Phyllis was a 14-year-old school girl in Montreal when her brother, Flying Officer William Joseph Allison, one of the six man crew of Wellington MF 509, was killed in the air crash at Carreg Goch on the Black Mountain 69 years ago. It is thought the Canadian RAF plane, which was on a training flight, had flown into a cloud and developed engine trouble shortly before it hit the mountainside.
Now 83-years-old, Phyllis feared she would never see the isolated part of the Western Bannau Brycheiniog which claimed her brother and five others on November 20 1944. She had planned a trip to the site previously but couldn’t travel because of ill-health. However, with the help of Wardens from Bannau Brycheiniog National Park Authority, Phyllis and her husband Robert were finally transported to Carreg Goch on Monday, July 15th.
The wardens used utility vehicles to safely negotiate the rocky climb to the remains of the Wellington MF 509. Phyllis and Robert were joined by six family members, local historians and a representative from the Canadian RAF. Once at the site the family prayed and read out poetry standing at the memorial erected at the spot.
“I’m now 83, my husband is 80. I knew I couldn’t climb up the mountain,” said Phyllis, “At one point it was suggested that we went up by helicopter, but I said I didn’t want to fly in to where my brother crashed. [Local historian] Arwel Michael, helped to co-ordinate our visit, and said he would approach the National Park Authority Wardens. They wanted to help us and these vehicles were the easiest way. We’re so thankful for the help we’ve received to make this happen.”
Describing her visit to the Bannau Brycheiniog, Phyllis added: “It’s other worldly, it’s just unbelievable. I feel closer to my family now than I have in years. I was the youngest of seven children and they’ve all passed on. I can’t share this with them on the phone.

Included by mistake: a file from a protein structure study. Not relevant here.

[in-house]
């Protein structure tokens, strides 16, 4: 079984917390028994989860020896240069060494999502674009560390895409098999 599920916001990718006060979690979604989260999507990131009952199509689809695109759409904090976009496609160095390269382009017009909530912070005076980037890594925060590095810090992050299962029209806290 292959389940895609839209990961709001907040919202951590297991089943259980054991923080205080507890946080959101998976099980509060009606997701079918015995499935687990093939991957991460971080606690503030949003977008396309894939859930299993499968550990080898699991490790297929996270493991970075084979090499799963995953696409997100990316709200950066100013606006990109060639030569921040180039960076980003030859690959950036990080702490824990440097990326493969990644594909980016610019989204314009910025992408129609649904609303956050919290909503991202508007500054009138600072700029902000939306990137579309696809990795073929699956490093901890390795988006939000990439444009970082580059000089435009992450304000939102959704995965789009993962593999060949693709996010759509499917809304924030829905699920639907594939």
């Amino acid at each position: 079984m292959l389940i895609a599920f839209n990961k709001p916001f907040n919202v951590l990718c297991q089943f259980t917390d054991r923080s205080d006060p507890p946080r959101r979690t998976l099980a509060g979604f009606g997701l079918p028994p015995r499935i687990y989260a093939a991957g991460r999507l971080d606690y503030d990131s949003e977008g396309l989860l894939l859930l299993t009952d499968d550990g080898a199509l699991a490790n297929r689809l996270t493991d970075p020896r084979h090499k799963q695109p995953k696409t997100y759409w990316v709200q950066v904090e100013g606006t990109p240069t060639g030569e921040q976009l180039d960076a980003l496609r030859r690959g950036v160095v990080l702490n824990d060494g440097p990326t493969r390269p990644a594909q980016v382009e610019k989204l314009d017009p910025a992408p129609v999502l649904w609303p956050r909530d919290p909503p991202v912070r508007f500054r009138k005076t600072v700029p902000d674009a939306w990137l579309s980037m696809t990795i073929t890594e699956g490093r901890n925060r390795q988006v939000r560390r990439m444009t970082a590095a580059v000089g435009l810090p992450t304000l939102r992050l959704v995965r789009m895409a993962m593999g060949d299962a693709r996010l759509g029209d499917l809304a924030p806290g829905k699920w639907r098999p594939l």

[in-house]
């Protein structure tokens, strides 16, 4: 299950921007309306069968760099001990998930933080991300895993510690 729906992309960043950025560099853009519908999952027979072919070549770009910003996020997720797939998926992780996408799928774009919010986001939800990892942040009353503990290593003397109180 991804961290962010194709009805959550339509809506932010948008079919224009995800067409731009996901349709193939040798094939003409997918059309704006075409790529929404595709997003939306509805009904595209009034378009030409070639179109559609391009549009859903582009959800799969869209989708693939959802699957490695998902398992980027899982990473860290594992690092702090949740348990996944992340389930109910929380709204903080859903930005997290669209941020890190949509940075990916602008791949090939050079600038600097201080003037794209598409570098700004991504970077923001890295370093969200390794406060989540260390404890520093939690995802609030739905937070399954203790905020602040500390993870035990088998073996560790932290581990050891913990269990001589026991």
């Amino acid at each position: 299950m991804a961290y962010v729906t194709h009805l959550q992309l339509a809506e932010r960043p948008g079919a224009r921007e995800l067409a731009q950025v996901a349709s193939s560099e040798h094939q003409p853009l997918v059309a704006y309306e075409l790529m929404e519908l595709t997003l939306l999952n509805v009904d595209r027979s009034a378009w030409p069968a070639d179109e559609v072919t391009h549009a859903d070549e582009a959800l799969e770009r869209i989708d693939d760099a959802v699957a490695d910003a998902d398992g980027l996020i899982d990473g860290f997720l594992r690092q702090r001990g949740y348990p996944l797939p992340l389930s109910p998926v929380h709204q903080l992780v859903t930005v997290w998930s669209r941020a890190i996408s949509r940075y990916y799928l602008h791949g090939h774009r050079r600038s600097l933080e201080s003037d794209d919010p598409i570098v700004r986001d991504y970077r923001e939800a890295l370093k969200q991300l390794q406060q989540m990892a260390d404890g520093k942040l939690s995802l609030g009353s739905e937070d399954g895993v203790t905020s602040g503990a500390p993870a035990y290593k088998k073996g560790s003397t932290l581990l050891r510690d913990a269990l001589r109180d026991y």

“I feel close to my brother and his fiancé. I feel that their presence is with me. I remember the last time I saw him, it was a very vivid day in my life. My brother had had time off and we knew he was going away. I can still see it now, he walked down the street, as he turned the corner my mother said ‘I’m never going to see my son again.’”
Judith Harvey, Chief Warden for Bannau Brycheiniog National Park Authority, said: “Carreg Goch isn’t the most accessible of sites if you aren’t fully mobile, and we wanted to go the extra mile to support Phyllis on her emotional journey. It was a moving experience for the whole family, and I’m glad that the Wardens team were able to make it happen. I am really grateful to the local firms who also understood how important this was and supported the trip by providing these Kawasaki MULE vehicles.”
Wreckage at air craft sites is the property of the Ministry of Defence. It is a criminal offence to remove debris from these sites without permission.
The National Park Authority, in conjunction with the RAF Association, produces an ‘Aircraft Crash Sites and the Stories Behind Them’ booklet for those interested in learning more about these unique locations. The booklet can be purchased at the National Park Visitor Centre, near Libanus, or via the National Park Authority’s Online Shop www.beacons-npa.gov.uk/shop/.